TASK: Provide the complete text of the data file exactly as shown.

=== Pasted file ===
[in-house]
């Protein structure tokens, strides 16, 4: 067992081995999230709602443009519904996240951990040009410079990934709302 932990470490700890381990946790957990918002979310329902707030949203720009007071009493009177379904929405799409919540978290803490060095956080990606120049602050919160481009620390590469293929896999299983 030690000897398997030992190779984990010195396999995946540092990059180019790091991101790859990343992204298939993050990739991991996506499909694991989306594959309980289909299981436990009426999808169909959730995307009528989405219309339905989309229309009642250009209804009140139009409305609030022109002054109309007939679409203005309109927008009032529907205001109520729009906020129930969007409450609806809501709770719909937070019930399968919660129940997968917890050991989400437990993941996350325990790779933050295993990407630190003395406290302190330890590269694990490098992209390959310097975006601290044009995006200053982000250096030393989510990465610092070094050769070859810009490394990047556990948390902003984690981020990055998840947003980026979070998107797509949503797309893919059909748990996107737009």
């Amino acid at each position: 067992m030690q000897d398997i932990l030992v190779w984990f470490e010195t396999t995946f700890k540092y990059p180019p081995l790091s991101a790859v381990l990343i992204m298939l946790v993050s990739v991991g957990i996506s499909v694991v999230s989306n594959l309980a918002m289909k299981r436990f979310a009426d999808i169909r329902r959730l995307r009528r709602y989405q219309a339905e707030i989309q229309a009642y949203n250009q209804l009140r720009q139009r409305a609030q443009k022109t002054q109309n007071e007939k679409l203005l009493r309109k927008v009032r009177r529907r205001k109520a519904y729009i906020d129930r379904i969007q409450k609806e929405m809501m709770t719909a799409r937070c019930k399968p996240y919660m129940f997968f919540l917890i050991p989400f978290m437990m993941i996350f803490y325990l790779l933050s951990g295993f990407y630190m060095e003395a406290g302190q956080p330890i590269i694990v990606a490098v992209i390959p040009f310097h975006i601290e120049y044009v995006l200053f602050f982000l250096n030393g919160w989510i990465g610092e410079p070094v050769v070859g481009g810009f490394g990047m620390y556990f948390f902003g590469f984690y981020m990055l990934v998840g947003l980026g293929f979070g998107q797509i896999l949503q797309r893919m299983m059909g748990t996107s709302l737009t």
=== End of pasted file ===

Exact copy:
[in-house]
């Protein structure tokens, strides 16, 4: 067992081995999230709602443009519904996240951990040009410079990934709302 932990470490700890381990946790957990918002979310329902707030949203720009007071009493009177379904929405799409919540978290803490060095956080990606120049602050919160481009620390590469293929896999299983 030690000897398997030992190779984990010195396999995946540092990059180019790091991101790859990343992204298939993050990739991991996506499909694991989306594959309980289909299981436990009426999808169909959730995307009528989405219309339905989309229309009642250009209804009140139009409305609030022109002054109309007939679409203005309109927008009032529907205001109520729009906020129930969007409450609806809501709770719909937070019930399968919660129940997968917890050991989400437990993941996350325990790779933050295993990407630190003395406290302190330890590269694990490098992209390959310097975006601290044009995006200053982000250096030393989510990465610092070094050769070859810009490394990047556990948390902003984690981020990055998840947003980026979070998107797509949503797309893919059909748990996107737009």
């Amino acid at each position: 067992m030690q000897d398997i932990l030992v190779w984990f470490e010195t396999t995946f700890k540092y990059p180019p081995l790091s991101a790859v381990l990343i992204m298939l946790v993050s990739v991991g957990i996506s499909v694991v999230s989306n594959l309980a918002m289909k299981r436990f979310a009426d999808i169909r329902r959730l995307r009528r709602y989405q219309a339905e707030i989309q229309a009642y949203n250009q209804l009140r720009q139009r409305a609030q443009k022109t002054q109309n007071e007939k679409l203005l009493r309109k927008v009032r009177r529907r205001k109520a519904y729009i906020d129930r379904i969007q409450k609806e929405m809501m709770t719909a799409r937070c019930k399968p996240y919660m129940f997968f919540l917890i050991p989400f978290m437990m993941i996350f803490y325990l790779l933050s951990g295993f990407y630190m060095e003395a406290g302190q956080p330890i590269i694990v990606a490098v992209i390959p040009f310097h975006i601290e120049y044009v995006l200053f602050f982000l250096n030393g919160w989510i990465g610092e410079p070094v050769v070859g481009g810009f490394g990047m620390y556990f948390f902003g590469f984690y981020m990055l990934v998840g947003l980026g293929f979070g998107q797509i896999l949503q797309r893919m299983m059909g748990t996107s709302l737009t």